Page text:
Book reviews

Book review: The Speaking Stone by Ratnadip Acharya

Title- The Speaking Stone
Author- Ratnadip Acharya
Publisher- Aksora Publications LLP
Format- Paperback
Pages- 312
Genre- Historical thriller.
Publication date- 28 Jul 2019

Ratings- 3.7/5

Book blurb:

Mumbai, December 2016: A young man found an ancient-looking piece of stone with strange images and Sanskrit inscriptions. A quest to know the origin of the stone brought him to the distant part of the country. Chandannagar, December 2016: A young vivacious historian woman read an old book on a century-old secret story about a little known part of the country. Her curiosity got the better of her as the book disappeared mysteriously before she could complete it. She reached a sleepy quaint state of the country to satiate her curiosity. Eventually they both met and their search began from the city museum to a far-flung rock mountain which revealed a century-old story of a seductive danseuse, her enigmatic lover, a string of her admirers, a painter with a photographic memory, a bird that could speak in many voices, a benevolent king and a gruesome conspiracy. And the most important clue to decode the final secret was with the missing part of The Speaking Stone But in the process of unearthing old secrets their lives were also in danger… To know more read… The Speaking Stone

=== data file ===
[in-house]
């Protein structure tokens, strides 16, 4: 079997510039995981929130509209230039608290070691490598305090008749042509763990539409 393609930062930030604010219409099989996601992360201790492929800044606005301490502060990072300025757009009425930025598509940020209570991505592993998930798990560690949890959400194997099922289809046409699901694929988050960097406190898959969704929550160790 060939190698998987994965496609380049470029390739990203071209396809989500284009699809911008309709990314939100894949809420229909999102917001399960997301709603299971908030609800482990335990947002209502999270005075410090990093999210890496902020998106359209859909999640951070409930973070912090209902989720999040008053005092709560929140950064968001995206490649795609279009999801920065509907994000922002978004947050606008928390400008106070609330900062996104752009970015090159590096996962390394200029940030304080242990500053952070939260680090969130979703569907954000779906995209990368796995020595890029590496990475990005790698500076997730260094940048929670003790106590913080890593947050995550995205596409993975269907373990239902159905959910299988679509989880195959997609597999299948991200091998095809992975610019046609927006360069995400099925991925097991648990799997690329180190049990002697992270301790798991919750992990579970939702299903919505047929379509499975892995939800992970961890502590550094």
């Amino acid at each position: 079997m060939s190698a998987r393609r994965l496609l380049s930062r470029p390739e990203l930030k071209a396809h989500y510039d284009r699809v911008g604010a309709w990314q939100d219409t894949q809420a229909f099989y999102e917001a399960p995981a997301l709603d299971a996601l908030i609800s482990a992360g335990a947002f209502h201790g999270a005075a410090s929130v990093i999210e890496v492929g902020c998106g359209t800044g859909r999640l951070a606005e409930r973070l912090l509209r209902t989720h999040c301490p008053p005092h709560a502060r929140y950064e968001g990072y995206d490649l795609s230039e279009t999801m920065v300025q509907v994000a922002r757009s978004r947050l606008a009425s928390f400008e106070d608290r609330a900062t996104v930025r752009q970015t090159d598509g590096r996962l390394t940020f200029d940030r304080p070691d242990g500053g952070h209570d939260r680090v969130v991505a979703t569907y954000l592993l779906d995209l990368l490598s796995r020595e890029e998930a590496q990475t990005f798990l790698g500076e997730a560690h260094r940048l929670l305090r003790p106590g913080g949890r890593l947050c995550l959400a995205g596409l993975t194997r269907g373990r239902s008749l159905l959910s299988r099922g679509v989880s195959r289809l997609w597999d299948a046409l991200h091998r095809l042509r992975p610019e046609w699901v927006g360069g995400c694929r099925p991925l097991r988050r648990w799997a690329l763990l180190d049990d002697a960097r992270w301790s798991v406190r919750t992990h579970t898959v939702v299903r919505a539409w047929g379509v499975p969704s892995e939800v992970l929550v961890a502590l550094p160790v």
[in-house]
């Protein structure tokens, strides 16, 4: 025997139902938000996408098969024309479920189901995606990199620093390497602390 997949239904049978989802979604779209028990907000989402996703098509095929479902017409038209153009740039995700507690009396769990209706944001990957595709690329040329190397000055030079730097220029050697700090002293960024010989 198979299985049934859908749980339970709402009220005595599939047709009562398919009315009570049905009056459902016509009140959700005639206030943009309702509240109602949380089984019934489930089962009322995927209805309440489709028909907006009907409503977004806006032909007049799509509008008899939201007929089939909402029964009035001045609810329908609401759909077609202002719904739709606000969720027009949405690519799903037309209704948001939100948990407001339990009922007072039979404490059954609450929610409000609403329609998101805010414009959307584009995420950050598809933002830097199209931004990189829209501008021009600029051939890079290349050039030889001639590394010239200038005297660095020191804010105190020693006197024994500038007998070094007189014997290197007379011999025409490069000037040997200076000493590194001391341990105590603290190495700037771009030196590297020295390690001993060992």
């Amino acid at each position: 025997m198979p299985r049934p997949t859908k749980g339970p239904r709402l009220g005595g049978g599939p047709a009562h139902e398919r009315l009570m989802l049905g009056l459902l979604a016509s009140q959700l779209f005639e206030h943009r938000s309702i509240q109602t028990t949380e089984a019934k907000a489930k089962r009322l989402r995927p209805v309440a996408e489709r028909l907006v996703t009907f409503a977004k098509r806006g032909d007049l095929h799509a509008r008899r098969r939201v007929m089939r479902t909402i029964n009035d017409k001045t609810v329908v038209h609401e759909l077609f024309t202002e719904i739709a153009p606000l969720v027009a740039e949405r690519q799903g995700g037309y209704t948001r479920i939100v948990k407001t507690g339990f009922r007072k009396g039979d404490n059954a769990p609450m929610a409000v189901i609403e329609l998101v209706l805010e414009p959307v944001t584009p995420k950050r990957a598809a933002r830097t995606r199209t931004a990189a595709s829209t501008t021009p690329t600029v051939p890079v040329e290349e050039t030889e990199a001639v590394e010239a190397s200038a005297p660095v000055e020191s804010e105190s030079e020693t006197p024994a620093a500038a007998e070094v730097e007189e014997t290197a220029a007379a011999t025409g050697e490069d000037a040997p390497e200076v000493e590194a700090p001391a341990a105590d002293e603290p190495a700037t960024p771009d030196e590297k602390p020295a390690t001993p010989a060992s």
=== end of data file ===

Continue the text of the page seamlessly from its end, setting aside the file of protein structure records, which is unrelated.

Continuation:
Book review:

The story runs in two different timelines of 1900 where we get to know about the true facts of the speaking stone and 2017 where Saikat possesses half of the same speaking stone engraved with Sanskrit inscription and peculiar faces while Shuvashini, an intellectual girl doing her Ph.D. in history is curious to find the other half of the stone. Saikat is intrigued by the stone and reaches Agartala where he meets Shuvashini and they both come together to solve the mystery of the speaking stone.

The interlacing of the past and present is beautifully executed. It was fascinating to read about the history of Tripura which was once called Rajamala in past and was ruled by Radha Kishore Manikya. But I couldn’t connect with both the characters well enough. It felt that the author had muted the character of Shuvashini even though she’s more into history.

Also, some chapters felt unnecessarily stretched at many points and made me feel like skipping the lines. The plot had many potentials and it would have turned out to be much better with decent editing. I still enjoyed the book because of the profound research put by the Author. Recommended if you’re more into thriller history.

*review copy*

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